In a recent post, Do You Avoid Things You Don’t Want To Do At Work?, we learned about the sneaky unconscious mind. And how it can lead us to make changes, including switching jobs. But what if it’s something obvious, like feeling incompetent at work?
Over my many years of answering comments on career sites, one of the most common themes was feeling inadequate in some way. Readers wrote to tell me they often felt they were in over their heads. Or simply not good enough, even with no bad feedback yet. They worried that one day it would finally catch up with them.
And, of course, there were also those people who had already gotten some bad feedback. Perhaps a poor review. Or a yelling boss. And they were left feeling even more helpless to turn things around. And feeling even more incompetent at work they wanted to do well.
Are YOU feeling incompetent at work?
Are you perhaps feeling inadequate in the job you have and thinking about leaving to find a job more suited to your skills? Of course, you may be right in your assessment. Sometimes we just don’t have the skills for a certain job.
But before leaving, it’s important to make sure that what you feel is really about the job. Are you giving it your all? Have you asked for help? Do you let fear get in the way? Is a low self-image the problem?
In my post about avoidance, I wrote about someone who decided to leave just in case they got put in a position where they might feel incompetent. She didn’t like that thought.
In fact, she didn’t like it so much that she talked herself into leaving a job that had a lot of good points. And she did it by giving far more weight in her mind to the bad points.
The thing about feeling incompetent
Feeling incompetent at work is something you may carry with you wherever you go. No matter what the job. And it leads to all kinds of related feelings. Because at its core, it reflects deep doubts you have about yourself. So why not deal with it here and now and find a way that works for you?
Now I need to say loud and clear that there are times when your feelings of being unable to do a job are totally valid. You might not have the right training. Or enough training. Or you may get thrown into something way beyond your level of experience.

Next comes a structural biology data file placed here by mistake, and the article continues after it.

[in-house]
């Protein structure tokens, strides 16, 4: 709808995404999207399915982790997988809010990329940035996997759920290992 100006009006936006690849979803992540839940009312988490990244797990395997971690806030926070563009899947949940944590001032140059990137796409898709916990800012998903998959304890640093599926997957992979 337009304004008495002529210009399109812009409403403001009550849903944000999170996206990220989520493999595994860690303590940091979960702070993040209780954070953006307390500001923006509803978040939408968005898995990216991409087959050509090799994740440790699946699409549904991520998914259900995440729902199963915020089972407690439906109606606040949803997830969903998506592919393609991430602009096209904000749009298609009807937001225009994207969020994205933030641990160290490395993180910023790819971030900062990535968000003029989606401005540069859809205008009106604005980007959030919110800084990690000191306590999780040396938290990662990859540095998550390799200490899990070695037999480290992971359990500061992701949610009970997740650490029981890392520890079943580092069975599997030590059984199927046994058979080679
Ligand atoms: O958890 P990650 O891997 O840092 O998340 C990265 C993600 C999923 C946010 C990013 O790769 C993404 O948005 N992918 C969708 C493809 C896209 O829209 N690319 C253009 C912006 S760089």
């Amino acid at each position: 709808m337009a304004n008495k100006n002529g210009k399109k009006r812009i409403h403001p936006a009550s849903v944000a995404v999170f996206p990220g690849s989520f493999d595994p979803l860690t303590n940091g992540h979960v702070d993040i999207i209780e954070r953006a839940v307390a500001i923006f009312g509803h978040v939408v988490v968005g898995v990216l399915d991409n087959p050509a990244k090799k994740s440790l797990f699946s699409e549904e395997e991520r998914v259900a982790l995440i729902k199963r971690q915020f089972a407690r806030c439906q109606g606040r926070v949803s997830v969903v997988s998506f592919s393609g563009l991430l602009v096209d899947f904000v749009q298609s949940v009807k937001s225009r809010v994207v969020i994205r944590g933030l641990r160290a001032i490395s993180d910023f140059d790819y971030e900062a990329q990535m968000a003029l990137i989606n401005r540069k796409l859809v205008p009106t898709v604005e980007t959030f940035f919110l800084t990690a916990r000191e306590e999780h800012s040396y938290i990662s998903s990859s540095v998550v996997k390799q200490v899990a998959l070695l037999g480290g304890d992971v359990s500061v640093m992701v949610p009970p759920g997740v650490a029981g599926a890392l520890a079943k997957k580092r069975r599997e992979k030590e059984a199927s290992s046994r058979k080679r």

And if that’s the case, it’s worth trying to work with your boss to get some guidance. And the help you really need. There’s no shame in that. Asking for specific help and clear goals can be useful. Not that you have to get it all in one day, but even slow improvement can help. They just need to know as soon as you realize what’s going on.
⇒ EXTRA: I Can’t Stop Feeling Like a Failure
At least give yourself a chance
In most cases, either the employer can help train you or they can live with your learning curve. This feeling is more common than you may think. Just don’t do it alone. Make sure you enlist the help of your boss and willing co-workers. As well as any self-learning through networking and available online information and courses.
If you show eagerness to succeed and willingness to work hard, you can often gain just enough additional competence to feel ok about trying for more. It takes time. And faith in yourself to eventually get there. And if you can’t, at least you know you’ve tried your best. That’s all anyone can do.
If it still doesn’t work out, you may have gained something you can take with you anyway. And at that point, you can leave feeling good that you tried your best. Not every job fits every person. I’ve had jobs where I just wasn’t cut out for it, and still excelled in many other ones. Still, it pays to at least give where you are your best shot — with some support from those around you.
A bit more about feeling incompetent
So all that said, before rushing into a new job and hoping that it’s better, have the courage to face your own insecurities right where you are. In the very job that’s bringing on all these self-doubts.
If you can overcome your insecurities where you are, then you will be better able to handle a new job, should you still want it. Whatever it is. Wherever it is. You have nothing to lose and much to gain.
But if you just move on without tackling your fears where you are (even if you fail), you’ll only come up against them again in the next job. And this time your feelings of inadequacy may even be stronger because you let them grow by giving in to them.
Some more articles to help
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